There are songs and bars that speak to Mac’s life so directly, it’s as if he wrote them from a privileged perspective. But there’s nothing supernatural about Miller’s words here. He built his career off an intimacy with his battles and triumphs. Mac was astutely aware of the demons he had and spent so much time warring against. His music is personable because of it. He was less a superstar than a close friend popping in to say that he hit a rough patch, but everything would be alright. It feels familiar. Circles continues this in a magnificent way, but the specter of the words "posthumous" and "final" swarming the album make it a complicated listen. In that way, it’s a fitting ending to Mac’s career.
Mac’s career was emblematic of his personality. Gracious and eager to learn, the steps Mac took from his early releases like Blue Slide Park to where he arrived with Circles is stunning. The list of musicians Mac has collaborated over the years is a testament to both his musical vision and his personality. He was a rapper discovering palettes outside of his domain, and attracting players from all types of genres to accompany him. 2013’s GO:OD AM features Thundercat, Lil B, Little Dragon, and Chief Keef, while Tyler, the Creator hops aboard to add production. Money can score collaborators, sure, but Mac was somebody that musicians wanted to work with. His eagerness to get better and learn new tricks made him a gracious host. While Circles is rightfully limited to Mac and his relationship with production extraordinaire Jon Brion, the influences of his closest peers are all over the album.
Mac worked on Circles while finishing up Swimming, with the idea being to complete Circles shortly after the release of its predecessor. Miller passed away a month after that album was released, and as such, never got the chance to complete his vision: swimming in circles, a cycle that oscillates between struggle and triumph, failure and success. The lyrical prescience from the outset of Circles is staggering, profound enough to stop any fan of Mac’s in their tracks and have to pause album opener “Circles” immediately. On the track, Mac sounds like a millennial Tom Waits, gruff in voice with cracks of vulnerability slipping through the veneer of confidence. “Well, this is what it looks like...” he begins, before completing the thought: “...right before the fall.” It’s haunting, heartbreaking, and bittersweet, a fitting end to a chapter that tragically happens to be the final one in Mac’s book.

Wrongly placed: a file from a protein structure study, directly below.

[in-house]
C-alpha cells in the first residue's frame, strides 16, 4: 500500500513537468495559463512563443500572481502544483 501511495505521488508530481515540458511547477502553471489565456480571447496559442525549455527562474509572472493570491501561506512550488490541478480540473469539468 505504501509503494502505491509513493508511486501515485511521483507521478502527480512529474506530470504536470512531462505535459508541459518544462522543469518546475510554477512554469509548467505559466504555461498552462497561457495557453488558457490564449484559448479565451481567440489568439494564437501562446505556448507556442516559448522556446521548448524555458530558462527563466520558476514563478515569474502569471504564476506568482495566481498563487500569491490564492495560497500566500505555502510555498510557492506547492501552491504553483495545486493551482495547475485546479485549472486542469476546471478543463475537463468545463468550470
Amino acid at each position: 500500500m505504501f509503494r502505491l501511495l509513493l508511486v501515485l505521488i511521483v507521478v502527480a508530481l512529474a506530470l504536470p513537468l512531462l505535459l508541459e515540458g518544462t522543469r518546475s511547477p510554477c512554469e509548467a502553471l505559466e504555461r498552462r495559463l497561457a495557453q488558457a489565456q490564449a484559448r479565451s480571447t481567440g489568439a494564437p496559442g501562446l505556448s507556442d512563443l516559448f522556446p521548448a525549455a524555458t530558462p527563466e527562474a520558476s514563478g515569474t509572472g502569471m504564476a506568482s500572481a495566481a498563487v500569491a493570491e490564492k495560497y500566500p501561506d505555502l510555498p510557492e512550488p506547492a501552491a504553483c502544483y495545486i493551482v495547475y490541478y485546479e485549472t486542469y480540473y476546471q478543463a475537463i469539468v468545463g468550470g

Miller’s fans have such an intimate relationship with his music that album highlights will likely vary from listener to listener. Mac was a great lyricist, but his profundity lied in making the personal feel universal and the universal feeling deeply sacred. It’s less a trick than a way of life, a guiding philosophy that grew sharper as Mac further understood his relationship to himself and the world around him. “Complicated” is an upbeat funk track with sharp snares and more of Mac’s dusty singing delivery. It’s exciting to hear him grow more confident in his vocals throughout the album.
According to a Vice article, the songs on Circles “were the ones Mac got the most visibly excited yet nervous about -- he'd seem shy and unsure about how 'musical' they were, then beam when the songs inspired a positive reaction.” And how could songs like these garner anything but a positive reaction? They’re sad and sweet, melancholic but hopeful. On “Complicated” he sings, “Outside it’s cloudy but I like that better.” It’s a sentiment that lasts throughout the entire album, told in slightly different ways each time.
Posthumous releases rarely sound as completed as Circles does. There’s something finite about the album, perhaps a result of Mac’s uncompromising vision and Jon Brion’s ability to translate that after Mac’s death. We too often wait to give flowers until the receiver has departed, and that was true with Mac to a certain extent, too. His talent was appreciated, but he wasn’t recognized as the polymath genius we now know him as until after he died -- a brilliance now acknowledged by rap heads and scene kids alike, and one made particularly obvious by this inspired final transmission.